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MUNCIE, Indiana – Your favorite bartender or waitress could soon be replaced by a mechanical counterpart on a future visit to the local pub or restaurant, says a new study from Ball State University.  

 

In her study, “How to Build a Better Robot for Quick Service Restaurants,” recently published in the Journal of Hospitality and Tourism Research, Dina Marie Zemke, an associate professor of residential property management in the Miller College of Business, found that the overwhelming majority of respondents believe that there is no stopping the robotic transformation of the food service industry, including quick service restaurants (QSRs). 

 

“There was a high level of resignation about the inevitability of QSRs incorporating robots during our group interviews,” said Zemke, who collaborated on the study with several faculty from the University of Nevada, Las Vegas. “This finding is similar to the acceptability of routine societal change. Participants felt that the incorporation of robotic technology is a question of when, rather than a question of if.” 

 

“And, imagine telling your problems to a robot instead of a human,” she said. “It changes the dynamic of bartending dramatically when you add in mechanism with artificial intelligence and not common sense.” 

 

Zemke points out that robotic technology designed to perform specific physical tasks has recently emerged as an option for hospitality businesses due to decreasing robotic equipment costs. 

 

The price to purchase a hamburger cooking robot is about $60,000. However, many industrial service robots, such as robotic vacuums and robotic assembly arms, are leased. A commercial robotic vacuum will cost between $7,000 and $15,000 to purchase, but they are often leased at $4 to $6 per hour of operating time, less than the minimum wage of $7.25. The manufacturer or distributor is responsible for all maintenance on the device.  

 

Zemke noted that the majority of robots used in the hospitality industry are technologies initially developed for other industries, such as automobile and food manufacturing, which have been modified from their original functions to perform their tasks in a hospitality setting.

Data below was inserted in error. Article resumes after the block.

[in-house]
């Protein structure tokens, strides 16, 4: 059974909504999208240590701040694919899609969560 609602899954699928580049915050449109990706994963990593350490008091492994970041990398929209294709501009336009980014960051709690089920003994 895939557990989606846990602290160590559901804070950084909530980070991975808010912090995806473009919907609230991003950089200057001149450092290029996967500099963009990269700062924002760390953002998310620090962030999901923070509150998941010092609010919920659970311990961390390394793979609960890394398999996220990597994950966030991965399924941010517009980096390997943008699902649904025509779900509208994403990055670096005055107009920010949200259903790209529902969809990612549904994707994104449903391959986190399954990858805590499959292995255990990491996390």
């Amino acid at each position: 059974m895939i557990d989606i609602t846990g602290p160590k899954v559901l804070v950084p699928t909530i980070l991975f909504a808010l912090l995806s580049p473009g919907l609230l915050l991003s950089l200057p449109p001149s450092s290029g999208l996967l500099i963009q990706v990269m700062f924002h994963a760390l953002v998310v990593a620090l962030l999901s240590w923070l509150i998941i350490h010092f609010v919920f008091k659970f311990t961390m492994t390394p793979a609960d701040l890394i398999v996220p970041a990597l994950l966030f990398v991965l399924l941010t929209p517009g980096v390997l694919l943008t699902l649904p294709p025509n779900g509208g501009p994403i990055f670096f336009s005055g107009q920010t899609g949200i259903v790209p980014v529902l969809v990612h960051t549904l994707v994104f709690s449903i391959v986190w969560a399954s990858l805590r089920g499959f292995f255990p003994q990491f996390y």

Examples include the work performed by robotic vacuums, information displays, and robotic manufacturing assembly arms, which put together pizzas and cocktails.  

 

But, the study also found that robots are still a novelty for most people. 

 

“At this point, a lot of people have a positive impression of robotic technology that entices guests to visit the location at least once, although they were unsure whether the robotics would sufficiently overcome average food or service to entice them to return to the restaurant a second time,” Zemke said. “This is consistent with past examples of restaurant concepts that provided a highly unique experience but suffered from the reputation that the guest would visit once because of the ‘experience’ but would not return because the food was too expensive and/or the food quality or service provided a poor value overall.” 

 

Despite the impending changes, the study found that respondents have major concerns regarding the societal impact of robotics entering the realm of QSR operations, including the cleanliness and food safety of robot technology, and communication quality, especially voice recognition, from both native and nonnative English speakers.  

 

In the end, Zemke believes that rising labor costs will force restaurant owners to turn to robotics. 

 

“The genesis of this study was the ‘Fight for $15’ movement, which focused heavily on hourly service jobs, such as those in franchised quick service restaurants,” she said. “Many restaurant operators cautiously suggested that they may explore robotics as an alternative to absorbing these increased labor costs.”

 
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TORONTO, ON - Canadian Club is pleased to announce the release of Canadian Club 43 Year Old, Canada’s oldest aged whisky and the third edition of the Chronicles Series. Paying tribute to its legendary role during Prohibition, Canadian Club has dubbed this limited-edition expression ‘The Speakeasy.’ 

Batched and barrelled in 1977, Canadian Club 43 Year Old boasts notes of oak and leather on the nose, while delivering nutmeg and dried fruit on the palate, with a lingering mouth feel. The spirit’s subtle spice and sweetness are perfectly balanced, a true testament to the distillery’s masterful craftsmanship that has be tirelessly honed for more than 160 years.

“It is just incredible,” says Canadian Club Brand Ambassador Tish Harcus. “When I tried Canadian Club 42 Year Old, I thought we couldn’t do any better, but then I tried this – it is absolutely stunning.”